ISO 26603:2008 download free

05-28-2021 comment

ISO 26603:2008 download free.Plastics Aromatic isocyanates for use in the production of polyurethanes Determination of total chlorine.
Isocyanates are typically produced by phosgenatiori of an aromatic amine using chlorine-substituted benzenes (e.g. o-dichlorobenzene) as reaction solvents. ISO 15028 is used to determine the hydrolyzable chlorine content of the isocyariates. The test methods in ISO 26603 are used to determine the total chlorine content of aromatic isocyanates. The difference between the total chlorine content and the hydrolyzable chlorine content is a measure of the reaction solvents left in the product, and therefore is a useful tool for assessing product quality.
ISO 26603 is used to determine the total chlorine content of aromatic isocyanates used in the preparation of polyurethanes. The difference between the total chlorine content and the hydrolyzable chlorine content (see ISO 15028) is a measure of the process solvents left in the product. Both test methods are apphcable to a variety of organic compounds, including aliphatic isocyanates, but the amount of sample used might need to be adjusted. These test methods can be used for research or for quality control.
ISO 26603 is technically equivalent to ASTM D 4661.03.
2 Normative references
The following referenced documents are indispensable for the application of this document. For dated references, only the edition cited applies. For undated references, the latest edition of the referenced document (including any amendments) applies.
ISO 3696, Water for analytical laboratory use — Specification and test methods
ISO 6353-2, Reagents for chemical analysis — Part 2: Specifications — First series
ISO 6353-3, Reagents for chemical analysis — Part 3: Specifications — Second series
3 Terms and definitions
For the purposes of ISO 26603, the following definitions apply.
organic compounds containing one or more NCO groups
polymer prepared by the reaction of an organic di- or polyisocyanate with compounds containing two or more hydroxyl groups
Combustion is done at atmospheric pressure in a Schöniger oxygen flask. NOTE For information on the Schôniger flask, refer to Reference [6J.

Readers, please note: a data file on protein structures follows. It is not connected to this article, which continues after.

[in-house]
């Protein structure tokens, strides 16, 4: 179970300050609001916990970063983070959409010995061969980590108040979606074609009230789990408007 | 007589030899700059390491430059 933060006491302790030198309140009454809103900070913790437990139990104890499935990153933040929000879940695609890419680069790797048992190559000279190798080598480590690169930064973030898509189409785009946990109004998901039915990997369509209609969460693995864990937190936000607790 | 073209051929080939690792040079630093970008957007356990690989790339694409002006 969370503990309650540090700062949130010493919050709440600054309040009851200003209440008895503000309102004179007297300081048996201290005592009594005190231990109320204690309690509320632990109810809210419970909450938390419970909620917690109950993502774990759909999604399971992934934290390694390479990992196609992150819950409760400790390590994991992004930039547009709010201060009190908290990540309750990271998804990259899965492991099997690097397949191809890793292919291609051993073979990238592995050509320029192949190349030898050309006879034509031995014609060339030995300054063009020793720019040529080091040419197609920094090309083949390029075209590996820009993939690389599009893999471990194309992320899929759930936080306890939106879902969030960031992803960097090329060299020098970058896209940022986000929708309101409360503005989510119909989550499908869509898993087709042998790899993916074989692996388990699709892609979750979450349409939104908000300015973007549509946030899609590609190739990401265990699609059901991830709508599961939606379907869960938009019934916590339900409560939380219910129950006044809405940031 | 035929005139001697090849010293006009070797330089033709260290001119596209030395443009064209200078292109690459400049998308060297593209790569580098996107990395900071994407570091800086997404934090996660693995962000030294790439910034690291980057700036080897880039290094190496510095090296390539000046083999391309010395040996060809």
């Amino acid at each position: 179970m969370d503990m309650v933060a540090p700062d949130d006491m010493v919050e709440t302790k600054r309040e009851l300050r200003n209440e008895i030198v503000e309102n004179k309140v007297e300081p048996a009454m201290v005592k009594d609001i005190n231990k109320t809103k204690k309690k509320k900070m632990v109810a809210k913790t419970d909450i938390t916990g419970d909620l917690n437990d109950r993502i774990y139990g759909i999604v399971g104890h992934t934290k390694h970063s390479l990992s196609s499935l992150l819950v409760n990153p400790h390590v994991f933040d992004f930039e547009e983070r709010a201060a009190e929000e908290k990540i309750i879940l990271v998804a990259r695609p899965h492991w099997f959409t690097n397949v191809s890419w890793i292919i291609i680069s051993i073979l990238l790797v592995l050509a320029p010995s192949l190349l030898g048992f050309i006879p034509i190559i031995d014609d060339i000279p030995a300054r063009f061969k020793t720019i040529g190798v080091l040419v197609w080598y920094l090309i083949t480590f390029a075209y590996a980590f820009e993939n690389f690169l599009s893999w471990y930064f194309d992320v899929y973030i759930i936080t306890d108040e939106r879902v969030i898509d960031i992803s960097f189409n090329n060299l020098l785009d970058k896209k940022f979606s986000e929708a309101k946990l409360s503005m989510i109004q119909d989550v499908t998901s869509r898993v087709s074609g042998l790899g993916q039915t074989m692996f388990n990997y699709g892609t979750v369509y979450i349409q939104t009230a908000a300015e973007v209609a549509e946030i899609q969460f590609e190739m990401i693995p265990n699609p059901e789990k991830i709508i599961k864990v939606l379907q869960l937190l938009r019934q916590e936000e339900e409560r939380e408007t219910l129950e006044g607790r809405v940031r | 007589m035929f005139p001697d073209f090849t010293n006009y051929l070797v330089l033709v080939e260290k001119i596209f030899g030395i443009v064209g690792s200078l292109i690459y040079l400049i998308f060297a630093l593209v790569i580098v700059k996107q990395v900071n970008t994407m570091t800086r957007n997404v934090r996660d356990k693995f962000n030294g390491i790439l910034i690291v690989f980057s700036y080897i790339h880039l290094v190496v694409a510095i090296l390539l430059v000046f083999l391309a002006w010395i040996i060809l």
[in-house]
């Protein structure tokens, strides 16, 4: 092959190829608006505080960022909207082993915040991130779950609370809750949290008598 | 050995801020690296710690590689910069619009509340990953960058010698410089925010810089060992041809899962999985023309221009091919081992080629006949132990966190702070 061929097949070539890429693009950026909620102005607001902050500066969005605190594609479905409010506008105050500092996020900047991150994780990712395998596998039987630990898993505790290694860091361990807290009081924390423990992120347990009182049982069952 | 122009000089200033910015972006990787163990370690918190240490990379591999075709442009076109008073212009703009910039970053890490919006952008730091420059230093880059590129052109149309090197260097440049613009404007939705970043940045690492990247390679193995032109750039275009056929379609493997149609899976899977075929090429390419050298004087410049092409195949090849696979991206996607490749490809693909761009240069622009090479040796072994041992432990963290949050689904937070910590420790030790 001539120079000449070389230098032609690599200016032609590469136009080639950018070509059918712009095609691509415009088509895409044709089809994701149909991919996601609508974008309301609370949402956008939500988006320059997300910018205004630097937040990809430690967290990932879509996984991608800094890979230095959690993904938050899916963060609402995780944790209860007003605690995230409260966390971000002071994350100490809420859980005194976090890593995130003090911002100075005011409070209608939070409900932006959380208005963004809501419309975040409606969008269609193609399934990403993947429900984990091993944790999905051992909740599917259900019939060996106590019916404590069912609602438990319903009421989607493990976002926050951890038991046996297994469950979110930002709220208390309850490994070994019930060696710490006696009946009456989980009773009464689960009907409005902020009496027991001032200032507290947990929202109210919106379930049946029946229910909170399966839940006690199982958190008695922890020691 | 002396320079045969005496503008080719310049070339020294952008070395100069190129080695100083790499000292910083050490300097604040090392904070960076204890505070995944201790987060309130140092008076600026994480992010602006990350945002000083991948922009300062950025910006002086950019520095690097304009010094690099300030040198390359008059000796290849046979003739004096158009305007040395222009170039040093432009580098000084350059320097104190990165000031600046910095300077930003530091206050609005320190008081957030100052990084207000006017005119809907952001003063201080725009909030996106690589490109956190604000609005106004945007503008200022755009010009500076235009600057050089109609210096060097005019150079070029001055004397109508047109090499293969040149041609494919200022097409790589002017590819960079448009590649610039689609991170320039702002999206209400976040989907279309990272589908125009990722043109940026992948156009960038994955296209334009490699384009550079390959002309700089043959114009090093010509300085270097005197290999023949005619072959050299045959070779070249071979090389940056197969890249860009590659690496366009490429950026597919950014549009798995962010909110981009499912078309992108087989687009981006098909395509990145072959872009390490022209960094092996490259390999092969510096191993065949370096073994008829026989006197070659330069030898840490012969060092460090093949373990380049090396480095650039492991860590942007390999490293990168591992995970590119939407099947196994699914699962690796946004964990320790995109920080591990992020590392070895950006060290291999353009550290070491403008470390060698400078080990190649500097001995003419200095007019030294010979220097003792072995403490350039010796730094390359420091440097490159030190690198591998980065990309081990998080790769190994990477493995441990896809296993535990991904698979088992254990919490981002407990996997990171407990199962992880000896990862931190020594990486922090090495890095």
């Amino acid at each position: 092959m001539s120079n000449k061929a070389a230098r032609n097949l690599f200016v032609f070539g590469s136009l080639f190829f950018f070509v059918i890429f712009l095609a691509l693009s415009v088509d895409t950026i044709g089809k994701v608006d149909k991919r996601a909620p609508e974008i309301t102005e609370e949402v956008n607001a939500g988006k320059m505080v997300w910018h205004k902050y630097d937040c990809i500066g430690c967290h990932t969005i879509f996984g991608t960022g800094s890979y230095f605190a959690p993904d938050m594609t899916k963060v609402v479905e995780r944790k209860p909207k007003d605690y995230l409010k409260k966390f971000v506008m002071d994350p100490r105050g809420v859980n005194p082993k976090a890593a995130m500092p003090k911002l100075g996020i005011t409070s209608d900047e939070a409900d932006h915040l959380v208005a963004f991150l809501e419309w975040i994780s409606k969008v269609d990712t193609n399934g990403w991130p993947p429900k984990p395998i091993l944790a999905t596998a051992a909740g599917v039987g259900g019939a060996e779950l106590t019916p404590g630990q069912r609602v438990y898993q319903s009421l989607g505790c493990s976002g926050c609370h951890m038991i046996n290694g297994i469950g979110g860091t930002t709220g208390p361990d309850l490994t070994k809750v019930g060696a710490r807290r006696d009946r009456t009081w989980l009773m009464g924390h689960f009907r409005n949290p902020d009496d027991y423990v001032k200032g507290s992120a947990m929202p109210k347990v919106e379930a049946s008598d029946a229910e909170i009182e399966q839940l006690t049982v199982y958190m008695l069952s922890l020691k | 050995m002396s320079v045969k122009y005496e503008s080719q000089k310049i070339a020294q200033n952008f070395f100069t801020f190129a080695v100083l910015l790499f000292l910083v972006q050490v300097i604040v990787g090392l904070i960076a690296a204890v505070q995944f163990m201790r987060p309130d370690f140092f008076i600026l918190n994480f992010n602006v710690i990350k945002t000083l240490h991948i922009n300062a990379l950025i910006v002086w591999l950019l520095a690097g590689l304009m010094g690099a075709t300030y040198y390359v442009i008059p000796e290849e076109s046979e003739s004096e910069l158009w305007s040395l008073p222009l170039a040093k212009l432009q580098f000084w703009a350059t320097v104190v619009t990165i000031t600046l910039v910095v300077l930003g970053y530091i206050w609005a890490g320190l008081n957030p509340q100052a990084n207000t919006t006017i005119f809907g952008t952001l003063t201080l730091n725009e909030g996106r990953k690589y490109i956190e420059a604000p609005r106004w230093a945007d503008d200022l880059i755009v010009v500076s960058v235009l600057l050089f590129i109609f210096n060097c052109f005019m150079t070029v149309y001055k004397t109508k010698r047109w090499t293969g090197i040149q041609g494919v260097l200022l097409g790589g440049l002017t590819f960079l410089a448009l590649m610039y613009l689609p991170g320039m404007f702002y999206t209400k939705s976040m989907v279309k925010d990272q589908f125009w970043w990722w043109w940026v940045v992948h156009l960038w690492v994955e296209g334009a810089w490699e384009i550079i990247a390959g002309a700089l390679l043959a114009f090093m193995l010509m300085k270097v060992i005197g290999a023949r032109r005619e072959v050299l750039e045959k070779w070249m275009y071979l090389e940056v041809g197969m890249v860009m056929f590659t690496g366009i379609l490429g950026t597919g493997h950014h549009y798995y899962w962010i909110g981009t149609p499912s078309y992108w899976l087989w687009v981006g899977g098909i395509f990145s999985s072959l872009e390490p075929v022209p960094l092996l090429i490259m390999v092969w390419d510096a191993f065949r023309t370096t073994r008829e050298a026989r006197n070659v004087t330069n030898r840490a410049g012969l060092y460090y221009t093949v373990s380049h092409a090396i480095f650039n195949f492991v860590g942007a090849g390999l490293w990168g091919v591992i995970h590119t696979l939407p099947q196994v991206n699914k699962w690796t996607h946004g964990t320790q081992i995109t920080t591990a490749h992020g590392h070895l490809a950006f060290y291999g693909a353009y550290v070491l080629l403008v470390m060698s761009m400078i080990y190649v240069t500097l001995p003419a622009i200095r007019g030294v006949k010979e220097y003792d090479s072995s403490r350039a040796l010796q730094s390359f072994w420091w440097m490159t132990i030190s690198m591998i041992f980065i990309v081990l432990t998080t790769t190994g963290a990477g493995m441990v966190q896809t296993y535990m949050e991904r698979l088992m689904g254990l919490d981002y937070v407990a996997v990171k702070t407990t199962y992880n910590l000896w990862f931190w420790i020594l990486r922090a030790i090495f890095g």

5 Interferences
Thiocyanate, cyanide, sulphide, bromide, iodide or other substances capable of reacting with silver ion, as well as substances capable of reducing silver ion in acid solution, will interfere with the determination.
6 Sampling
Since organic isocyanates react with atmospheric moisture, take special precautions in sampling. Usual sampling methods, even when conducted rapidly, can expose the Isocyanate to moisture and cause contamination of the sample with insoluble ureas: therefore, blanket the sample with a dry inert gas (e.g. nitrogen, argon or dried air) at all times.
WARNING — Organic Isocyanates are hazardous when absorbed through the skin, or when the vapours are breathed.
CAUTION — Provide adequate ventilation and wear protective gloves and eyeglasses.
7 Test Method A — Total chlorine by oxygen bomb
7.1 Reagents
7.1.1 Purity of reagents
Reagent-grade chemicals shall be used in all tests, Other grades may be used, provided that it is first determined that the reagent is of sufficiently high purity to permit its use without lessening the accuracy of the determination. Unless otherwise indicated, it is intended that all reagents shall conform to the specifications of ISO 6353-2 and ISO 6353-3.
7.1.3 Ethyl Alcohol — Conforming to ISO 6353-2.
7.1.4 Nitric acid (diluted) — While stirring vigorously, add 100 ml of nitric acid (HNO3, specific gravity 1,42) to 100 ml of water cooled in an ice bath.
7,1,5 Oxygen — Free of combustible materials and halogen compounds.
7.1.6 Silver nitrate, standard solution (0.01 M) — Prepare a 0,01 M silver nitrate (AgNO3) solution, and check frequently enough to detect changes of 0,000 5 M, either gravimetrically or potentiometrically, using standard hydrochloric acid (HCI).
7.1.7 Sodium carbonate solution (50 g/l) — Dissolve 135 g of sodium carbonate decatiydrate (Na2CO3 10H20) in water and dilute to 11.
7.2 Apparatus
7.2.1 WeIghing bottle and balance — suitable for weighing a liquid sample by difference to the nearest
0,5 mg.